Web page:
Of the more than 15 million vehicles sold in the U.S. in a typical year, those that run on compressed natural gas (CNG) account for less than one-tenth of one percent. For all their virtues, then, CNG vehicles make only a tiny dent in the quest for reduction of dependence on foreign petroleum. Natural gas currently makes the most sense for fleets, such as taxis and buses. Nearly all natural gas is used for heating homes and businesses, industrial applications or electrical power generation.
Shrunken selection, in numbers and geographically
As late as 2004-05, several vehicles ran on natural gas-or were bi-fuel, operating on CNG or gasoline. General Motors offered a dual-fuel Cavalier, plus CNG full-size vans and pickups. Ford produced Crown Victorias and F-150 pickups that ran on natural gas. So several automakers tried CNG, and they abandoned it. Today, Honda's Civic GX is the only production car that runs on CNG. Barely more than a thousand are sold annually to individuals in only two states: California and New York. For a vehicle on sale for a decade, that's a mighty slim sales total.
Limited range hurts practicality
Filled with CNG, a Civic GX will go no more than 200 to 240 miles. Some analysts consider those figures optimistic. Range also depends on how completely the tank is filled, in terms of pressure. Realistically, owners need another car for longer trips, and most California GX owners have an additional vehicle for that purpose.
Anyone driving a natural-gas car learns quickly that fuel is hard to find, especially when leaving tightly defined nearby geographic areas. Infrastructure is the primary obstacle. About 1,500 stations nationwide sell natural gas, in contrast to 175,000 that sell gasoline, and only about half of these are open to the public and they're not evenly distributed geographically.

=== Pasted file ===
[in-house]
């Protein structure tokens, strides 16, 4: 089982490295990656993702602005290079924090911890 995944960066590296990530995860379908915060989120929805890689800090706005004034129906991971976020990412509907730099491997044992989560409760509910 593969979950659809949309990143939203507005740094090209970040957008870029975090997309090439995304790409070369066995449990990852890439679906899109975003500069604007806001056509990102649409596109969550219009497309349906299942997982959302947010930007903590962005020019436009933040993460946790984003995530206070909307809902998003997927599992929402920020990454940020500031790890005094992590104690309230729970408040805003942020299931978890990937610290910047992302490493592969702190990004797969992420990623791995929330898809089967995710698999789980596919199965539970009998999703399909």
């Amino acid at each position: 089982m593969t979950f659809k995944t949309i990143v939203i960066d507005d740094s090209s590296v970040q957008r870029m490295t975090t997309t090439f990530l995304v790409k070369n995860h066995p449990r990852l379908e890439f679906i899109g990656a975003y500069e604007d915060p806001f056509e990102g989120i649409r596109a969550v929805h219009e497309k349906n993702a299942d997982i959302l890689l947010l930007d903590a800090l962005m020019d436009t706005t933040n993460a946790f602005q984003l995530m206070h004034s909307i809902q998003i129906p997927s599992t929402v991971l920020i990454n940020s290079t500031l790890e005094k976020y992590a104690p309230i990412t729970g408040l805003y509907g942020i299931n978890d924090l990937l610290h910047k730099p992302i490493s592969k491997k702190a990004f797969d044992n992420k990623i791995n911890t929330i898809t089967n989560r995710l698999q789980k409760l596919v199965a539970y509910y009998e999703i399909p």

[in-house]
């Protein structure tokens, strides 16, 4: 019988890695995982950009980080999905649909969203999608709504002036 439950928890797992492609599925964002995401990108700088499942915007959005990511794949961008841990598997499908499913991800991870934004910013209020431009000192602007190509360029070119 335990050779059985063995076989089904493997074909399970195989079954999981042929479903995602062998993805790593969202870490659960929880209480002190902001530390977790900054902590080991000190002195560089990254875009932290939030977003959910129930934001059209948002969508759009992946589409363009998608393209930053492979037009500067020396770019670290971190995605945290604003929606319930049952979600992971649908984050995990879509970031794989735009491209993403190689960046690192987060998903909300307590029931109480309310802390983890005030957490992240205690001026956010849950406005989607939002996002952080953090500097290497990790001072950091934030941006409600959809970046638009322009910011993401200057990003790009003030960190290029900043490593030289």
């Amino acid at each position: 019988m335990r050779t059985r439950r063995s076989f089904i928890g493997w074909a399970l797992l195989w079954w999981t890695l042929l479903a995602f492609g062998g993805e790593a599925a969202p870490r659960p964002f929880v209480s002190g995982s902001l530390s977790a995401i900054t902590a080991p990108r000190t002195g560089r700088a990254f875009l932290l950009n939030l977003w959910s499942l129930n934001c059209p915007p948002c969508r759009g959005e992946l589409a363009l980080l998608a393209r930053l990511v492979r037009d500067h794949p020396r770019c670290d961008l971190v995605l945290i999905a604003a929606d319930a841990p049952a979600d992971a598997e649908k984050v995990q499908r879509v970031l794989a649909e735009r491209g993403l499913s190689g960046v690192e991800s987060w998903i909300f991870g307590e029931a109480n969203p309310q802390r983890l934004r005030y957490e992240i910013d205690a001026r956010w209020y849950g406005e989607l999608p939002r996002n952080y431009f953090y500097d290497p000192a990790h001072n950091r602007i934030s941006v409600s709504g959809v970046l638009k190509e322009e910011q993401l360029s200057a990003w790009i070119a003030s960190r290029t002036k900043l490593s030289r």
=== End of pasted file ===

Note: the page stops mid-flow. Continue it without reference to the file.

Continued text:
CNG cars cost more to buy and aren't the most frugal with fuel
The EPA gives the Honda Civic GX a fuel-economy estimate equivalent to 24 mpg in city driving and 36 mpg on the highway with its five-speed automatic transmission. Those figures beat most passenger cars, but aren't the most miserly. In comparison, Honda's own Civic Hybrid gets an EPA estimate of 40/45 mpg, and it can be fueled at any gas station. According the Department of Energy, CNG vehicle fuel economy is similar to a comparable gasoline model, as calculated by "gasoline gallon equivalent." As for that $3,000 California rebate, it's likely to disappear at some point when funds run out.
Some observers worry about highly pressurized gas in the tank and risks when filling. CNG is stored at up to 3,600 pounds per square inch (psi), so the tank must be considerably stronger than a gasoline tank. The National Highway Traffic Safety Administration (NHTSA) requires that CNG storage cylinders be inspected every three years or 36,000 miles. This mean threats or ruptures or leaks are remote, even in a collision. In a compact car like the Civic GX safety is less a concern than the fact the tube-shaped storage tank eats into precious cargo space.
Safety also is an issue for heavier-duty trucks that use LNG (liquefied natural gas). LNG must be cooled to -260 degrees F. Therefore, tanks must be double-walled and vacuum-insulated.
Performance falls short
Just look at the numbers. The Civic GX has a 113-horsepower, 1.8-liter four-cylinder engine, versus 140 hp in regular Civic models. So, don't expect spectacular performance.
Emissions not that much better than gasoline
Reduction in greenhouse-gas emissions isn't as great as one might expect, compared to gasoline. One industry group estimates the reduction at 20 percent, noting that corn-based ethanol provides a comparable improvement. Of course, hydrogen, which emits little more than water vapor, is far cleaner yet.
Natural gas is subject to depletion
We all know that petroleum is a finite resource. One day, it may all be gone. Because natural gas also is a fossil fuel, the amount in the earth is similarly limited. It's not a renewable fuel, like ethanol. Some analysts believe the total amount of proven natural gas reserves in the U.S. isn't much greater than 200 trillion cubic feet. That means we could run out in a decade or so. Others believe the amount available is six or seven times that figure. Whoever is correct, there is a limit.
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